The research project entitled “Urban Landscapes in Video Games – Representations and Spatial Narratives” initiated in 2011 in the Department of Architecture, University of Thessaly. Its theme concerns videogames in architecture, and more specifically the representation of the urban environment in the digital world of videogames.
Aspects of the visual representation of the city in videogames are regarded as the initial point of a series of observations that relate to the nature of the city in videogames and its role in the, immaterial elements of the game. These elements include the scenario, the rules, the player’s interaction or the outcome. The way the city is depicted in videogames is directly dependent on the technology used as well as on the body of information that needs to be communicated to the viewer. For that reason, the research aspires to constitute not only a point of reference, but also a historic annotation, a data collection, a kind of library in which students can find the information they need.
Bernard Tschumi refers that “Architecture is not simply about space and form, but also about event, action, and what happens in space”. Taking into consideration the nature of videogames, the city was seen not only as a graphic visualization, but also as a form of spatial narrative, a diegetic fabrication or a vessel into which the events take place. The interest lies in the form, but also in the story behind it and the things that happen within it.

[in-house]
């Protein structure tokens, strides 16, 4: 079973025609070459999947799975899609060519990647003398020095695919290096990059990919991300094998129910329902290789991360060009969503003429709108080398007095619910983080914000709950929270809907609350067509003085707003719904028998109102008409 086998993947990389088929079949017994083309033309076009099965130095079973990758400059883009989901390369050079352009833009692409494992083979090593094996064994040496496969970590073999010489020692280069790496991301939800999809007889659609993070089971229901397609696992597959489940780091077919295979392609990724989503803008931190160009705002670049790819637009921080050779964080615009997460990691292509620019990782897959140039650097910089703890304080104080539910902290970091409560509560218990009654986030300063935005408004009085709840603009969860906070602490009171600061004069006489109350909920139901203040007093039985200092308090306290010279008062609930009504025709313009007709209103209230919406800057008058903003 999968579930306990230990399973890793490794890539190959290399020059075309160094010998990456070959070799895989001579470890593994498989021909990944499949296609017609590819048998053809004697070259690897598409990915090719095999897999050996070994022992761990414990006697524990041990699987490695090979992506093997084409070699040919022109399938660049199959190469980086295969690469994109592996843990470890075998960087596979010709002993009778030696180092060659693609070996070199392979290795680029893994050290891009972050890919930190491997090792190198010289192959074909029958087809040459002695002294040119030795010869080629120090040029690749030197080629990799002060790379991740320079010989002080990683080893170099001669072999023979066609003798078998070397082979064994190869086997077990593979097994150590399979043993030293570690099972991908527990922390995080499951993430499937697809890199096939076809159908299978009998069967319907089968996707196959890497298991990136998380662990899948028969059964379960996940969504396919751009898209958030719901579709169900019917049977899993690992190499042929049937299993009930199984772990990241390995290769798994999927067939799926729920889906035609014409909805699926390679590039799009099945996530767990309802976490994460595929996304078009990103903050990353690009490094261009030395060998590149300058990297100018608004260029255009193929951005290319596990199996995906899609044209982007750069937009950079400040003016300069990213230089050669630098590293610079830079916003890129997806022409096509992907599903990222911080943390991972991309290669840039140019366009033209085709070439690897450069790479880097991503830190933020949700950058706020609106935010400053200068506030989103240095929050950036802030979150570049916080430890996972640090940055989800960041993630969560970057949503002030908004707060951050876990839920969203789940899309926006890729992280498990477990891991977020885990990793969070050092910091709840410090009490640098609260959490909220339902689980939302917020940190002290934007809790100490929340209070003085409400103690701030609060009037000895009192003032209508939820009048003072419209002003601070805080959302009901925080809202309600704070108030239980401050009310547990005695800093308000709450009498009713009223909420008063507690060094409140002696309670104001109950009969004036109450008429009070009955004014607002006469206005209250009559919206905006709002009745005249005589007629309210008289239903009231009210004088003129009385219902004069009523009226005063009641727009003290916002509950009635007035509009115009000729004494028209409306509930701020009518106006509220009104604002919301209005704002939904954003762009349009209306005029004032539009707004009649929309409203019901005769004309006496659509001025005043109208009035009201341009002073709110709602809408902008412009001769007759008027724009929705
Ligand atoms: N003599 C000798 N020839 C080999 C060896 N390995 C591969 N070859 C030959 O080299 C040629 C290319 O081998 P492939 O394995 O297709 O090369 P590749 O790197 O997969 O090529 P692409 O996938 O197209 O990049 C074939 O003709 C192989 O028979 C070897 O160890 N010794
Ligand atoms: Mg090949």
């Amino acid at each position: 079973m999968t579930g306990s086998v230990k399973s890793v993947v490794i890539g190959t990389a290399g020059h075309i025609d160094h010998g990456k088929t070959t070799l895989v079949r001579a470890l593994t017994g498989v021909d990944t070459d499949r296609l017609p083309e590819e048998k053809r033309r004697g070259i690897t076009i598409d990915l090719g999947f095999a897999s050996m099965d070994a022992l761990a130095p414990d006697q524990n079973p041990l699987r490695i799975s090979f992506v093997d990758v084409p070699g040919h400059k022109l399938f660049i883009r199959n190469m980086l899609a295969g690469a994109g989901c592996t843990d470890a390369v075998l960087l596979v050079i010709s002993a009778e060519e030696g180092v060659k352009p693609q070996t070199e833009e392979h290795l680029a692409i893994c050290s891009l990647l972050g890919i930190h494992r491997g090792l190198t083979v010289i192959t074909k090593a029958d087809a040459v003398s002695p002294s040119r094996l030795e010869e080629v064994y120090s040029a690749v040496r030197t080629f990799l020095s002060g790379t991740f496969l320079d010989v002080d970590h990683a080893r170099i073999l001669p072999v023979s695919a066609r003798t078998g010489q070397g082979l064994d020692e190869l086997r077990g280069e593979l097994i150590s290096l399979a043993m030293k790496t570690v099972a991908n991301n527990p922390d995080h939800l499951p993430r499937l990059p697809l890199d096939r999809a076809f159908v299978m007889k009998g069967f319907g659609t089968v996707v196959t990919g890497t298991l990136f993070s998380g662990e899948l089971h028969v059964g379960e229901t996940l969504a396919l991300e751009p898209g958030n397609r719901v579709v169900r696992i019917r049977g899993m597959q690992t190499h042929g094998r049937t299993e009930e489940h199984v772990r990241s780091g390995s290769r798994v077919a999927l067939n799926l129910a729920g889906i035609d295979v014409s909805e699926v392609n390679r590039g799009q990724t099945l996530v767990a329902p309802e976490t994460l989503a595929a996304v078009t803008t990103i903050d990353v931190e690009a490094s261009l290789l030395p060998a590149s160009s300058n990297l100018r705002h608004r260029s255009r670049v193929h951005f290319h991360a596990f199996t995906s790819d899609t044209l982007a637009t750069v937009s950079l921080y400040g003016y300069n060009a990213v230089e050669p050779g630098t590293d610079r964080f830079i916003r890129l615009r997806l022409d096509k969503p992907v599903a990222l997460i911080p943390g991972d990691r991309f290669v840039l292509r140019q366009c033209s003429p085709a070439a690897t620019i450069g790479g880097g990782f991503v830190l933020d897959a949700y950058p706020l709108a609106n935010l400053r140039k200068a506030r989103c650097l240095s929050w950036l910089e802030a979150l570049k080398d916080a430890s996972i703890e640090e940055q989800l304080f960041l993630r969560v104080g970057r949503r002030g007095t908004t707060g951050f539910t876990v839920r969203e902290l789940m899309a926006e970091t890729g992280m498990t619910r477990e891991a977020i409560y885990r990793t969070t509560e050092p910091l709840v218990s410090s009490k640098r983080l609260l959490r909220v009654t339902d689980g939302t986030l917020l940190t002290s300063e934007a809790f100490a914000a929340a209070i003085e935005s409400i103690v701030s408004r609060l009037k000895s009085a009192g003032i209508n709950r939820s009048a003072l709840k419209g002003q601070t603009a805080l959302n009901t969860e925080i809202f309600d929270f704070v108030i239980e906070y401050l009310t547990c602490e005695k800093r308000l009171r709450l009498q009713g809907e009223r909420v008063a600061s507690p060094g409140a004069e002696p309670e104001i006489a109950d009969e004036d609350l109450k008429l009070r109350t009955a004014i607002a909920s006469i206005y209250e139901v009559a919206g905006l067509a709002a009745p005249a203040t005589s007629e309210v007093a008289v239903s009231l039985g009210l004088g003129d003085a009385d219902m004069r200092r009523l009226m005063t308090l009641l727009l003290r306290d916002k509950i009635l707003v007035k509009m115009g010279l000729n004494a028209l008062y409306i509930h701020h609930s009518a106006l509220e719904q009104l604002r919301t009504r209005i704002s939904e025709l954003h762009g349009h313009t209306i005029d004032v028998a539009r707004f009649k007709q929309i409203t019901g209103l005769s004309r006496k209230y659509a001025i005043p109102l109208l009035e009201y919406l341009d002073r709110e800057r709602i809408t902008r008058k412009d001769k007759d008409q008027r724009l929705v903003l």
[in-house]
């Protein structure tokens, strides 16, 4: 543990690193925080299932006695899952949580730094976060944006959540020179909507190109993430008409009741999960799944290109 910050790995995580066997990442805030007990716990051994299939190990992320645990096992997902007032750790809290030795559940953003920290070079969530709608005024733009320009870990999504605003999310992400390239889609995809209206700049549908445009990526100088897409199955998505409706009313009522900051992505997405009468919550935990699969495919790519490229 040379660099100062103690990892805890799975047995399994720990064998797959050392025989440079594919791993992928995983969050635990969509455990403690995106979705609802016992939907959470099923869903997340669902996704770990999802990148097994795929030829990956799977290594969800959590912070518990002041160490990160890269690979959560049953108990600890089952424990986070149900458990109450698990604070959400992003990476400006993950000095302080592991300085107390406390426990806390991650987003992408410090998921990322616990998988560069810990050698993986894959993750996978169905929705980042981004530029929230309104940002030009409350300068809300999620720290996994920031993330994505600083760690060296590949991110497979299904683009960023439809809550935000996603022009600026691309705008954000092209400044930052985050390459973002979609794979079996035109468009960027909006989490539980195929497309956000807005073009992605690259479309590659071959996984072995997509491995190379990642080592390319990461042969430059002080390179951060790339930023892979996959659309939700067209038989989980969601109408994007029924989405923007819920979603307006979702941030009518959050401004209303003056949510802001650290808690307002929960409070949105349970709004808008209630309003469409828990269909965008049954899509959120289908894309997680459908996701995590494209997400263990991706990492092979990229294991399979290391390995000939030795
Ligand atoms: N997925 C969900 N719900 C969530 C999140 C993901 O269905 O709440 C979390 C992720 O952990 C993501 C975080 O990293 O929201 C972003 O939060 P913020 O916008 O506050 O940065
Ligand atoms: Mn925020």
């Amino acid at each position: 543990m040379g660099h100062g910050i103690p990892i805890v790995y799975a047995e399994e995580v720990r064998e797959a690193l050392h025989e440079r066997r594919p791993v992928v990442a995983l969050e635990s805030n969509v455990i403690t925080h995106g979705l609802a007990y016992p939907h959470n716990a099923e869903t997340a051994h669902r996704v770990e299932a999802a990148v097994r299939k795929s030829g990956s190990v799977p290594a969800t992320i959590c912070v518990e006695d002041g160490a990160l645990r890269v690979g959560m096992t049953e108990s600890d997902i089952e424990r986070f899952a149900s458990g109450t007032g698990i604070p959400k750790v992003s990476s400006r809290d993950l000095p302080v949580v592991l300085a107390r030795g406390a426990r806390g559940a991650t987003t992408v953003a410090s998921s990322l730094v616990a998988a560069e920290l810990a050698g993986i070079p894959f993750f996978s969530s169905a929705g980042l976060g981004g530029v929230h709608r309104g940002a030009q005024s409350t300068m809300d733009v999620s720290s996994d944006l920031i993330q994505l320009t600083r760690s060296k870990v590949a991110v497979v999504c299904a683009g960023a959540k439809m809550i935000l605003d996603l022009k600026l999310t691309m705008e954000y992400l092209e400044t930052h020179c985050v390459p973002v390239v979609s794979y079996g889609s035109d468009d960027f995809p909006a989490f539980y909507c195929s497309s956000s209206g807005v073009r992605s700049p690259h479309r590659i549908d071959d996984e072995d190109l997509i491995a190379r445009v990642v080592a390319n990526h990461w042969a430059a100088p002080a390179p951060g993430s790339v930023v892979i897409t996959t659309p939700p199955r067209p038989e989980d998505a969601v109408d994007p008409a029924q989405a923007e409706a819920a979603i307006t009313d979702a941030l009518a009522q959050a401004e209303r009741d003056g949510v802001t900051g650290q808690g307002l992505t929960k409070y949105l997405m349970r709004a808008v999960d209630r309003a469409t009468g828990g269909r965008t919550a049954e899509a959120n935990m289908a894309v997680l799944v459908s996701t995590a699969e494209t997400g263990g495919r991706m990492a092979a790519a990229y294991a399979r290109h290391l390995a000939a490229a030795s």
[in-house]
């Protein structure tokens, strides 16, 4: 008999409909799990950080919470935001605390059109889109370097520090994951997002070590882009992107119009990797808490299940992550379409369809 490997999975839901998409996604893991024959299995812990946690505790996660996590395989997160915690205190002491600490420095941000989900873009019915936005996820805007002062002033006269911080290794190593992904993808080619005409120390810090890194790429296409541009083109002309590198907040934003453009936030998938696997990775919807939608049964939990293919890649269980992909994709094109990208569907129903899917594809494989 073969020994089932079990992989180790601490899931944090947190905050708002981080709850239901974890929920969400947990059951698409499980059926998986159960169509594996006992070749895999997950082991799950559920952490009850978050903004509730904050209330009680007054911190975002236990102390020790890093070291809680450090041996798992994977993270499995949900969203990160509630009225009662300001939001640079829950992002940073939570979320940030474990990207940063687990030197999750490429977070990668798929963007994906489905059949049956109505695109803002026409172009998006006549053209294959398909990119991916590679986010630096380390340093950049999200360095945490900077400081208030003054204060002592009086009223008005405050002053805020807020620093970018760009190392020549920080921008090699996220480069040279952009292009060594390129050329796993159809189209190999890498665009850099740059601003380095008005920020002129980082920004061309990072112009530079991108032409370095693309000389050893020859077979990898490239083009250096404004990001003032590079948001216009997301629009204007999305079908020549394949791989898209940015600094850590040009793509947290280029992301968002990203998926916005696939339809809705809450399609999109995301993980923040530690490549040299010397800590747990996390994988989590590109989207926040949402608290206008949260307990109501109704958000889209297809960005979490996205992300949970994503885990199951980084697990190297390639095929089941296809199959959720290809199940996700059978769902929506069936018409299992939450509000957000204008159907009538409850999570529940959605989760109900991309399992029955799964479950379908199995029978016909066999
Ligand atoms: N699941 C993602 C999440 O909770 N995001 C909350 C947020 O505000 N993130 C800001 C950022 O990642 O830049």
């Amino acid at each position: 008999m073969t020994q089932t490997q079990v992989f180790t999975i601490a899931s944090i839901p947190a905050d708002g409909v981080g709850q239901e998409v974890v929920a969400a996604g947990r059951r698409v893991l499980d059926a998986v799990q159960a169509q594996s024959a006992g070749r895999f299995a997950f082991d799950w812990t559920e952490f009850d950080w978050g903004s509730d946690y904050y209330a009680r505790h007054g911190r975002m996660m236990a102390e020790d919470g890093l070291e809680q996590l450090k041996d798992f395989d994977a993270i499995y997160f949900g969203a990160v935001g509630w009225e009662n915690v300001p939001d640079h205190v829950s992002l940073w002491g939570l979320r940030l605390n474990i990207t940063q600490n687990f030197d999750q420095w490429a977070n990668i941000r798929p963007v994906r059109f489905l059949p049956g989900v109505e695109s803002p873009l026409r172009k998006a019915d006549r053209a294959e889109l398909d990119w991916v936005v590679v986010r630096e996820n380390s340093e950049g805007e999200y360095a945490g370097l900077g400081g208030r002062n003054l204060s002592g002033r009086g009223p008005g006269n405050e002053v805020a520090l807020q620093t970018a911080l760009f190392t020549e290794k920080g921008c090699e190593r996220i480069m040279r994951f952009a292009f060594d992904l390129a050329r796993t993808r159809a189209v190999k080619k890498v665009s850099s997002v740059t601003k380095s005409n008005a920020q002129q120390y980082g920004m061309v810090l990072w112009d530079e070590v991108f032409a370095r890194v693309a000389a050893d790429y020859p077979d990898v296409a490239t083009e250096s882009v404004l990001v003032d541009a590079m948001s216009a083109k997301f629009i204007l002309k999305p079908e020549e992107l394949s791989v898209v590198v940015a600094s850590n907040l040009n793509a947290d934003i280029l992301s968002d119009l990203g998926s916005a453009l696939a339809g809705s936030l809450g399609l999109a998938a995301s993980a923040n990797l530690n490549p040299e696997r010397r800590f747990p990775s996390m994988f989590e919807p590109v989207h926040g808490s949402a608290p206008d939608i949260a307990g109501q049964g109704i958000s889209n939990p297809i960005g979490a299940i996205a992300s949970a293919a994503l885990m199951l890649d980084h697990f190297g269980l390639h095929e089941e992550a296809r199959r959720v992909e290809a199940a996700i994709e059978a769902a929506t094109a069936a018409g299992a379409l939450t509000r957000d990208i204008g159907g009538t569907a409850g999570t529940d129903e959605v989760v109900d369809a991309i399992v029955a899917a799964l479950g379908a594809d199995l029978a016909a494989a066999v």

This practice initiated with the collection of city representations of the former generations of videogames, namely arcade games. The aim was to map down the spatial aspects of the city and later on to construct correspondences with contemporary videogames, such as games on the Xbox platform.
The first categorization for the purposes of searching and detecting is the classification of games according to their content – action, adventure, action-adventure, role-playing, simulation, strategy, puzzle, and others. Arcade games were observed using the Multiple Arcade Machine Emulator (MAME 0.145), which in fact simulates the hardware of the arcade machine, offering us the opportunity to access more than 7000 videogames through our computers. The detected videogames with reference to the notion of the city have been around 900 covering the period of 1976 to 2005. This is the initial body of information which students can employ in order to search the spatial characteristics they want. The data bank is currently developed further by making additions of city representations found in videogames of the Xbox platform and reorganizing the categorization.
The aim of the research is to construct a second, alternate classification which would organize the series of remarks and observations on the role of the city representation in videogames and its relation to the game process. This is attempted through an array of theoretical concepts - a set of ideas - which remarked on the city and its spatial function as a time-based audiovisual construct.
The concepts developed constitute a series of qualitative factors that organize the represented cities according to their function in the relative gamespace. The outcome is an active, developing library which aspires to give birth to a collection of conceptual cities stemming from spatial representations in videogames.
Spiros Papadopoulos (Coordinator)
Professor, University of Thessaly, Department of Architecture
(Students of the Inter-Departmental Postgraduate Programme, “Information and Communication Technologies for Education”, National and Kapodistrian University of Athens, University of Thessaly, Technological Education Institute of Piraeus)
The Multiple Arcade Machine Emulator (MAME 0.145) was also used for the purposes of the program.